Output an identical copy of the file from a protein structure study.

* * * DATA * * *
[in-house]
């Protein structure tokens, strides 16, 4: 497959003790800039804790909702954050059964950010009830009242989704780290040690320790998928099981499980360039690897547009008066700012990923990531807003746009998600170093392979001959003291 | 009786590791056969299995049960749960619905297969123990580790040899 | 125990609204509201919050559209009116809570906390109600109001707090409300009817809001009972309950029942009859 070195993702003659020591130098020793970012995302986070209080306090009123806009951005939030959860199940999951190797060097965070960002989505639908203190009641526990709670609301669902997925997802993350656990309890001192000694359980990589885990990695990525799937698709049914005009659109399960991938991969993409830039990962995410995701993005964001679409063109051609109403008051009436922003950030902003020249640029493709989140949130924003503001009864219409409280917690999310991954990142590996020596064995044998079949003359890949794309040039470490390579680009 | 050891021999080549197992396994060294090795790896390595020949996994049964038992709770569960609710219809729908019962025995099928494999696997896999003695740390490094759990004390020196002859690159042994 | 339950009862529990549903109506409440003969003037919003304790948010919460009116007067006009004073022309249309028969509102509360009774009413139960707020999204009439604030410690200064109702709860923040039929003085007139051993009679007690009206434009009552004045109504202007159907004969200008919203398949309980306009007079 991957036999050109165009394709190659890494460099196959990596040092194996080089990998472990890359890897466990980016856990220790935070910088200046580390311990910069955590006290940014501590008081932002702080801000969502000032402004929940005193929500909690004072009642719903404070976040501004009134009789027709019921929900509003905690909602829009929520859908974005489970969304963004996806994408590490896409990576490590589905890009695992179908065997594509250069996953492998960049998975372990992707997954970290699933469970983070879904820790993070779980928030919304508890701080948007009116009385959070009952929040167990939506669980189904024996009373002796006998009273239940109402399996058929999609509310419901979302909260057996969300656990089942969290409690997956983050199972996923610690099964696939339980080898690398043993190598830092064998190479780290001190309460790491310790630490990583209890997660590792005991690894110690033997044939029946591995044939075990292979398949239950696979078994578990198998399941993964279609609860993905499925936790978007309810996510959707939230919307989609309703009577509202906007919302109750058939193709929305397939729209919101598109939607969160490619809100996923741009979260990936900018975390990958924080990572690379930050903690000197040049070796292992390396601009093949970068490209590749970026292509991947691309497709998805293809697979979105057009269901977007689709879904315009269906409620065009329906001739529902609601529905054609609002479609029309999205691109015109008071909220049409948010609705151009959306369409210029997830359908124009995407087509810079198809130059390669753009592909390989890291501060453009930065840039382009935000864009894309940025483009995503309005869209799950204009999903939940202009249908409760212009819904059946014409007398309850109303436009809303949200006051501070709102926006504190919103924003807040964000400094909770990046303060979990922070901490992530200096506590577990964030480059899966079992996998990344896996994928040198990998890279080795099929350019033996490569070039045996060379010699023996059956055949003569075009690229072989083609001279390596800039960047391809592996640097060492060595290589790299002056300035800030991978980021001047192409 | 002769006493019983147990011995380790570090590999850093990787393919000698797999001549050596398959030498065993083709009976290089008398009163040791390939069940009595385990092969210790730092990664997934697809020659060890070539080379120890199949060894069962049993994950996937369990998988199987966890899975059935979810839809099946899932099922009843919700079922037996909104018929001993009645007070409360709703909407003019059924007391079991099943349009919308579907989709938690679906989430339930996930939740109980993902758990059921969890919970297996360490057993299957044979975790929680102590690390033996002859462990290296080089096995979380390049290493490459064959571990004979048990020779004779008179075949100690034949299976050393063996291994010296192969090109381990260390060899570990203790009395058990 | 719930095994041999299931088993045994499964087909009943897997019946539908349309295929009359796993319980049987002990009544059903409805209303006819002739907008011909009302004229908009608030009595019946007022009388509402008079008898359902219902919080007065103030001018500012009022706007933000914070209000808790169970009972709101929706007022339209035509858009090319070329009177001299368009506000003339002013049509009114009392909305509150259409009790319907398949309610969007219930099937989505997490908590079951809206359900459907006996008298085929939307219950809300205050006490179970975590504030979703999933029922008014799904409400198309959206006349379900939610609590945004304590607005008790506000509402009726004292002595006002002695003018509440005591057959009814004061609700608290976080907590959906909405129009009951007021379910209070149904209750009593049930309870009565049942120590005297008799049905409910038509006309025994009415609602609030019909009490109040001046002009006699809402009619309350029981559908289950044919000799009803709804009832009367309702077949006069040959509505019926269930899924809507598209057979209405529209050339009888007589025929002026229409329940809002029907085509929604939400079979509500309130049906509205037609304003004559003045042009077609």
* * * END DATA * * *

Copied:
[in-house]
């Protein structure tokens, strides 16, 4: 497959003790800039804790909702954050059964950010009830009242989704780290040690320790998928099981499980360039690897547009008066700012990923990531807003746009998600170093392979001959003291 | 009786590791056969299995049960749960619905297969123990580790040899 | 125990609204509201919050559209009116809570906390109600109001707090409300009817809001009972309950029942009859 070195993702003659020591130098020793970012995302986070209080306090009123806009951005939030959860199940999951190797060097965070960002989505639908203190009641526990709670609301669902997925997802993350656990309890001192000694359980990589885990990695990525799937698709049914005009659109399960991938991969993409830039990962995410995701993005964001679409063109051609109403008051009436922003950030902003020249640029493709989140949130924003503001009864219409409280917690999310991954990142590996020596064995044998079949003359890949794309040039470490390579680009 | 050891021999080549197992396994060294090795790896390595020949996994049964038992709770569960609710219809729908019962025995099928494999696997896999003695740390490094759990004390020196002859690159042994 | 339950009862529990549903109506409440003969003037919003304790948010919460009116007067006009004073022309249309028969509102509360009774009413139960707020999204009439604030410690200064109702709860923040039929003085007139051993009679007690009206434009009552004045109504202007159907004969200008919203398949309980306009007079 991957036999050109165009394709190659890494460099196959990596040092194996080089990998472990890359890897466990980016856990220790935070910088200046580390311990910069955590006290940014501590008081932002702080801000969502000032402004929940005193929500909690004072009642719903404070976040501004009134009789027709019921929900509003905690909602829009929520859908974005489970969304963004996806994408590490896409990576490590589905890009695992179908065997594509250069996953492998960049998975372990992707997954970290699933469970983070879904820790993070779980928030919304508890701080948007009116009385959070009952929040167990939506669980189904024996009373002796006998009273239940109402399996058929999609509310419901979302909260057996969300656990089942969290409690997956983050199972996923610690099964696939339980080898690398043993190598830092064998190479780290001190309460790491310790630490990583209890997660590792005991690894110690033997044939029946591995044939075990292979398949239950696979078994578990198998399941993964279609609860993905499925936790978007309810996510959707939230919307989609309703009577509202906007919302109750058939193709929305397939729209919101598109939607969160490619809100996923741009979260990936900018975390990958924080990572690379930050903690000197040049070796292992390396601009093949970068490209590749970026292509991947691309497709998805293809697979979105057009269901977007689709879904315009269906409620065009329906001739529902609601529905054609609002479609029309999205691109015109008071909220049409948010609705151009959306369409210029997830359908124009995407087509810079198809130059390669753009592909390989890291501060453009930065840039382009935000864009894309940025483009995503309005869209799950204009999903939940202009249908409760212009819904059946014409007398309850109303436009809303949200006051501070709102926006504190919103924003807040964000400094909770990046303060979990922070901490992530200096506590577990964030480059899966079992996998990344896996994928040198990998890279080795099929350019033996490569070039045996060379010699023996059956055949003569075009690229072989083609001279390596800039960047391809592996640097060492060595290589790299002056300035800030991978980021001047192409 | 002769006493019983147990011995380790570090590999850093990787393919000698797999001549050596398959030498065993083709009976290089008398009163040791390939069940009595385990092969210790730092990664997934697809020659060890070539080379120890199949060894069962049993994950996937369990998988199987966890899975059935979810839809099946899932099922009843919700079922037996909104018929001993009645007070409360709703909407003019059924007391079991099943349009919308579907989709938690679906989430339930996930939740109980993902758990059921969890919970297996360490057993299957044979975790929680102590690390033996002859462990290296080089096995979380390049290493490459064959571990004979048990020779004779008179075949100690034949299976050393063996291994010296192969090109381990260390060899570990203790009395058990 | 719930095994041999299931088993045994499964087909009943897997019946539908349309295929009359796993319980049987002990009544059903409805209303006819002739907008011909009302004229908009608030009595019946007022009388509402008079008898359902219902919080007065103030001018500012009022706007933000914070209000808790169970009972709101929706007022339209035509858009090319070329009177001299368009506000003339002013049509009114009392909305509150259409009790319907398949309610969007219930099937989505997490908590079951809206359900459907006996008298085929939307219950809300205050006490179970975590504030979703999933029922008014799904409400198309959206006349379900939610609590945004304590607005008790506000509402009726004292002595006002002695003018509440005591057959009814004061609700608290976080907590959906909405129009009951007021379910209070149904209750009593049930309870009565049942120590005297008799049905409910038509006309025994009415609602609030019909009490109040001046002009006699809402009619309350029981559908289950044919000799009803709804009832009367309702077949006069040959509505019926269930899924809507598209057979209405529209050339009888007589025929002026229409329940809002029907085509929604939400079979509500309130049906509205037609304003004559003045042009077609």